Monday, May 12, 2008

Farmer's Market Feast

Well, I have been inspired by my weekends volunteering at the Portland Farmer's Market and my reading of The Omnivore's Dilemma, so I am embarking on a week of eating MOSTLY organic, local food. This weekend at the Farmer's Market I stocked up on local and organic chicken, beef, asparagus, stinging nettle, eggs, radishes, mesclun salad, apples, walnuts, pears, butter, and pear juice. I was so excited, I could not bear to be parted from my bounty, so I kept everything company in the trunk on the way home. (Just kidding, actually, Jen shoved me in the trunk. So I stuffed a bunch of stinging nettles under her pillow in retaliation.) 

For my first local feast I decided to make whole roasted chicken, nettle, and asparagus.

The chicken vendor (I feel awful, I forgot his name)  informed me that Fred's cousin (see Fred is Dead), Laurence, was just killed last week and was as fresh as you can get. Laurence was also allowed to roam the pasture (I actually got to see a picture of where he roamed) and eat a vegetarian diet, so with that I handed over my $12 and purchased Fred's cousin Laurence. When I unwrapped Laurence, I was amazed at how healthy he looked for a dead chicken and knew that he had lived a happy life! I decided that I wanted to make sure that I prepared him in a way that celebrated his existence, fresh and natural. I used the following simple ingredients:

One whole natural fresh free range HAPPY chicken

A little olive oil
1/2 cup of white wine
8 stalks of green garlic (4 chopped and 4 cleaned and whole)
2 handfuls of fresh lemon thyme

Preheat oven at 375. Rinse bird and then proceeded to rub him with olive oil. Chop 4 of the stalks of garlic and the lemon thyme finely and proceed to rub the HAPPY chicken with the thyme, garlic, and a little salt and pepper. Pour the 1/2 cup of white wine into the cavity of the bird and put the remaining green garlic inside. Place the bird on a roasting rack in a roasting pan and create a foil tent, pour 1 cup of water in the bottom of the pan. Cook for 45 minutes and then remove the foil tent and cook another 40 minutes (you can baste the bird if you like, but I typically don't and it turns out fine). If the bottom of the pan is dry then add more water.

While the bird was happily being cooked, I moved on to make the nettle using the Nettle recipe that Jen and I prepared for Portland Farmers Market last Saturday. The only difference from that recipe, is this time I decided to blanch the nettle- boil water and throw them in for two minutes before sauteing. I didn't want a repeat of my swollen tongue! They tasted just as good. Just a side note: I bought the nettle from a cute couple at the market that had a neighborhood garden (I can't remember the name) and it was already trimmed and the whole bag was only $4.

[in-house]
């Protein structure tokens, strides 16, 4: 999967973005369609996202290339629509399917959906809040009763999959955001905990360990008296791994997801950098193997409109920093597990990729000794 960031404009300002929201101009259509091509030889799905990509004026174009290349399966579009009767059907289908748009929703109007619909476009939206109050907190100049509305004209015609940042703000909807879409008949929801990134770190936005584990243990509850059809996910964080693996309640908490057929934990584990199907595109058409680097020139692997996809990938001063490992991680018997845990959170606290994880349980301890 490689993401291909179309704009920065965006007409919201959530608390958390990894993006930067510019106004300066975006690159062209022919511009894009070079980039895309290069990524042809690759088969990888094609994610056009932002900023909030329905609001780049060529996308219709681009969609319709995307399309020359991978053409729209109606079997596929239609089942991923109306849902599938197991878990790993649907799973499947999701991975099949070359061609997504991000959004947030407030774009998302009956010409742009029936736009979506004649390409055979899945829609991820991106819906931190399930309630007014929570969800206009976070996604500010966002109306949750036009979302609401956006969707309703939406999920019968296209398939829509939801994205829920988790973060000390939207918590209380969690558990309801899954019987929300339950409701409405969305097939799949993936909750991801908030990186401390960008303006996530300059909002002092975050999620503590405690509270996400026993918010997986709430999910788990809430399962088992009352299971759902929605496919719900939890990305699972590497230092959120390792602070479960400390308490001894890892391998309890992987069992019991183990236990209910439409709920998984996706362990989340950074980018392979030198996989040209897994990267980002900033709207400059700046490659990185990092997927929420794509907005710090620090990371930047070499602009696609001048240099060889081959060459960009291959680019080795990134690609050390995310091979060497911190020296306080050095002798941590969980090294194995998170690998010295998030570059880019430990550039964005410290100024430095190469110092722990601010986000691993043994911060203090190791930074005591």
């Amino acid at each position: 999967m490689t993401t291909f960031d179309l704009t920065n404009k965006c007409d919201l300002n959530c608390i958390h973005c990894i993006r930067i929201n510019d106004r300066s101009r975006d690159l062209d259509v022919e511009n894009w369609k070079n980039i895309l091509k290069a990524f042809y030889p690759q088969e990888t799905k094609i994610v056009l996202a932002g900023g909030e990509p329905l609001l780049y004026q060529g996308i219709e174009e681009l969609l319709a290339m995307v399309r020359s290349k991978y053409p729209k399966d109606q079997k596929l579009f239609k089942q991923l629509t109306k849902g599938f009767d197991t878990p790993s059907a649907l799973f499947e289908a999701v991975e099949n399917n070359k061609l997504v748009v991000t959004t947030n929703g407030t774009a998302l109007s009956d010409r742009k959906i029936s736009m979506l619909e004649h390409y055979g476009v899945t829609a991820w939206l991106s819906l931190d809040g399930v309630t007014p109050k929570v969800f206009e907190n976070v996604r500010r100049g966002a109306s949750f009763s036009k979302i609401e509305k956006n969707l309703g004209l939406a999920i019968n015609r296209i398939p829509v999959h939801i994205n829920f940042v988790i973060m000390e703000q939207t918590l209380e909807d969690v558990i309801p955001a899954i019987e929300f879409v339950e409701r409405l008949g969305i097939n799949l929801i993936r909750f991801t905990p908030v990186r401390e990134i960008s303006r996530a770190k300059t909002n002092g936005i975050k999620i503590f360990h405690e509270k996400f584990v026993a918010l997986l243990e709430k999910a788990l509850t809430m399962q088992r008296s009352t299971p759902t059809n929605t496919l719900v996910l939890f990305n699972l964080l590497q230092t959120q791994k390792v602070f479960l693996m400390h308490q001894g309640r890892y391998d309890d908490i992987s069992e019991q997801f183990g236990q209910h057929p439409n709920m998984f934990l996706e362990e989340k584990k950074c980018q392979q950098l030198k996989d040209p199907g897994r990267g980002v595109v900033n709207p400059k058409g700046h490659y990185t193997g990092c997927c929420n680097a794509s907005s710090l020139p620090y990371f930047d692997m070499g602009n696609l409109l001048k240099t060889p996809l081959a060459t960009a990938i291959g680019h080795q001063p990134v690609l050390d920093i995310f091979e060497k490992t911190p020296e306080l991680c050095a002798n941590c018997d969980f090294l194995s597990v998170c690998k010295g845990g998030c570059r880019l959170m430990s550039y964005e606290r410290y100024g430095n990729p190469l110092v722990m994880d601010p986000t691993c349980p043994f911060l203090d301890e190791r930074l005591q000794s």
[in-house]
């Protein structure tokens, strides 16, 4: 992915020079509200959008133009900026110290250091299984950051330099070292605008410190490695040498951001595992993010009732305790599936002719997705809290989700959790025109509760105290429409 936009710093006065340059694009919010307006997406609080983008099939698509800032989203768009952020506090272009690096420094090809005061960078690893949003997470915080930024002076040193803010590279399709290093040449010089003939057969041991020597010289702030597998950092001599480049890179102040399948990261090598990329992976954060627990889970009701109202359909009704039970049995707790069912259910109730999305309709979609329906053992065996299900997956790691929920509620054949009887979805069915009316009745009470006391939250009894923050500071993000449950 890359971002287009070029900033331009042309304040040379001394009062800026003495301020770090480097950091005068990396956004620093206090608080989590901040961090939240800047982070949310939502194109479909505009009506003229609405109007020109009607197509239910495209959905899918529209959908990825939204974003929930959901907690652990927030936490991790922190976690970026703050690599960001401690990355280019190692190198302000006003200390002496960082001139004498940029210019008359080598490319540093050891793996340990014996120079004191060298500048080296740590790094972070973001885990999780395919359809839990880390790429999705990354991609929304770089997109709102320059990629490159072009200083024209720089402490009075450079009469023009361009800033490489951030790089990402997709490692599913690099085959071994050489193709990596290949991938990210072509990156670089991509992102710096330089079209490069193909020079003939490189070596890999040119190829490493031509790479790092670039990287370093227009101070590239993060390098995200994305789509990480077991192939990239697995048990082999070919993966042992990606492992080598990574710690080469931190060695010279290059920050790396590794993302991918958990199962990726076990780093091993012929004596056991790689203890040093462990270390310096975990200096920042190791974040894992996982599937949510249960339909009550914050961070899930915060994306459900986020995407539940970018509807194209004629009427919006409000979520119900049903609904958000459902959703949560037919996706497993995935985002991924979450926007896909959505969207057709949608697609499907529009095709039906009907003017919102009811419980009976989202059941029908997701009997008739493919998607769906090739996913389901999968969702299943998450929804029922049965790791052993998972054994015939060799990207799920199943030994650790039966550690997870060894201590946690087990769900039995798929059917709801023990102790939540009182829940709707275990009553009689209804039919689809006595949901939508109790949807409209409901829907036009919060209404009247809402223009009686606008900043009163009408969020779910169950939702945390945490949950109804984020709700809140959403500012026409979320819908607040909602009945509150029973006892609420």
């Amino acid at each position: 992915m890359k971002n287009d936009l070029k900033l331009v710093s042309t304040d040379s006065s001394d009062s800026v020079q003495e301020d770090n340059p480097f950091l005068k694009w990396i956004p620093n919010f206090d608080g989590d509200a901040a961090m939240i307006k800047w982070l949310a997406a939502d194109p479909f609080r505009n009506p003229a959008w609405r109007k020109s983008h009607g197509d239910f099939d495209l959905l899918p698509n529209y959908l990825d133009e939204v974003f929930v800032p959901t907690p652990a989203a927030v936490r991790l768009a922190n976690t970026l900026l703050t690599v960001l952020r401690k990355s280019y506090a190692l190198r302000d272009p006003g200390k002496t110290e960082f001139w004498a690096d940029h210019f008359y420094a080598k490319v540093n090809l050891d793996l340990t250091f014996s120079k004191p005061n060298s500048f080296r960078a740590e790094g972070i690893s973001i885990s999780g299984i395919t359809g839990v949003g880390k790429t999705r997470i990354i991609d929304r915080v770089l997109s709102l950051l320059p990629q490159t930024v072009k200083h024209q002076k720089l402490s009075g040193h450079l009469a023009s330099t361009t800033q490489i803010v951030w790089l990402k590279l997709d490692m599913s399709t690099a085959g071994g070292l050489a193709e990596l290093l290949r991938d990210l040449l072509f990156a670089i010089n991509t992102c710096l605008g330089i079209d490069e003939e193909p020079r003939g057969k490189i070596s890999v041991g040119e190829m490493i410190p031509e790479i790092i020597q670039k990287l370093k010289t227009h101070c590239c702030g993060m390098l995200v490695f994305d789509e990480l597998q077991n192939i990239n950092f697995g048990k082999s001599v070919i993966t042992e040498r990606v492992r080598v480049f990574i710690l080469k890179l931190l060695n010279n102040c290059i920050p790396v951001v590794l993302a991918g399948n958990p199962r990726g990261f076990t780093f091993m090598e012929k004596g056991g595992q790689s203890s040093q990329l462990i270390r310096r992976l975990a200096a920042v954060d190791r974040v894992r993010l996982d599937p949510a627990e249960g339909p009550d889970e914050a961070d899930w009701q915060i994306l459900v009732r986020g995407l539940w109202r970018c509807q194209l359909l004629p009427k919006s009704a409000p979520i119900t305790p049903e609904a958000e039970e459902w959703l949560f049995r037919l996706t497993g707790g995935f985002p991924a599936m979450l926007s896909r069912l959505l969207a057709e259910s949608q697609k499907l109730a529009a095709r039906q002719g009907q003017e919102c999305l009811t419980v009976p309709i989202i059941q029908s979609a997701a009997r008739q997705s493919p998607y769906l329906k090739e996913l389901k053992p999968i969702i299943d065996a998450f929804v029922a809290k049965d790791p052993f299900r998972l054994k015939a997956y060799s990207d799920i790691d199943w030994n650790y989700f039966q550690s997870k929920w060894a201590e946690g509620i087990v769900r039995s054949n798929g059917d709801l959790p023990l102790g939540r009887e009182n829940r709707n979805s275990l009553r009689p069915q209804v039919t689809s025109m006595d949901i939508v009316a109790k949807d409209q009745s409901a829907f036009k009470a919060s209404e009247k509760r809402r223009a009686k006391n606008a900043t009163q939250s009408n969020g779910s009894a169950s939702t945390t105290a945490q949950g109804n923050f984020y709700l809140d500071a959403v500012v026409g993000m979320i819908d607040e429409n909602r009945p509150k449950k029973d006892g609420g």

I then went on to prepare the beautiful asparagus that I got at the market -- 3 bunches for $10. I told the men running the booth at Canby Asparagus Farms that the other day I paid $10 for 2 bunches at Zupan's Market and the stalks were way too thick. They didn't seemed surprised. I prepared the asparagus utilizing the following recipe:

1 lb. of fresh organic asparagus
1/4 cup of olive oil

Preheat oven to 375. Wash and chop off 1 inch of the ends of the asparagus. Place asparagus into a roasting pan in a scattered manner. Pour olive oil into a small bowl and take a pastry brush and lightly brush the asparagus. If you don't have a pastry brush, then just pour a little into your hands and rub it all over the asparagus. Sprinkle the asparagus with salt and pepper and place in the oven for 10 to 15 minutes or until it reaches your desired tenderness. I prefer this way over steaming, because it keeps the asparagus a little crispy on the outside but  moist and tender on the inside.

The dinner turned out delightful! I feel like the food tasted better and fresher because it was straight from Farmer's Market, and I was grateful to have met all the people who farmed and raised my main ingredients.

1 comment:

  1. Great posting Sis! I am reading it as I sit home today with a massive rash from those stupid stinging nettles you put in my sheets. I think you are mean. You wanted to get in the trunk. I just helped you. That is what sisters are for.

    Oy, what is up with Laurence the Dead But Happy Chicken with Extreme Rigor Mortis? You need to truss Laurence II, because that just doesn't look right. It's downright unnerving. And if you aren't going to truss him, you should at least put little booties on his alarmingly erect legs. It might help the visual effect.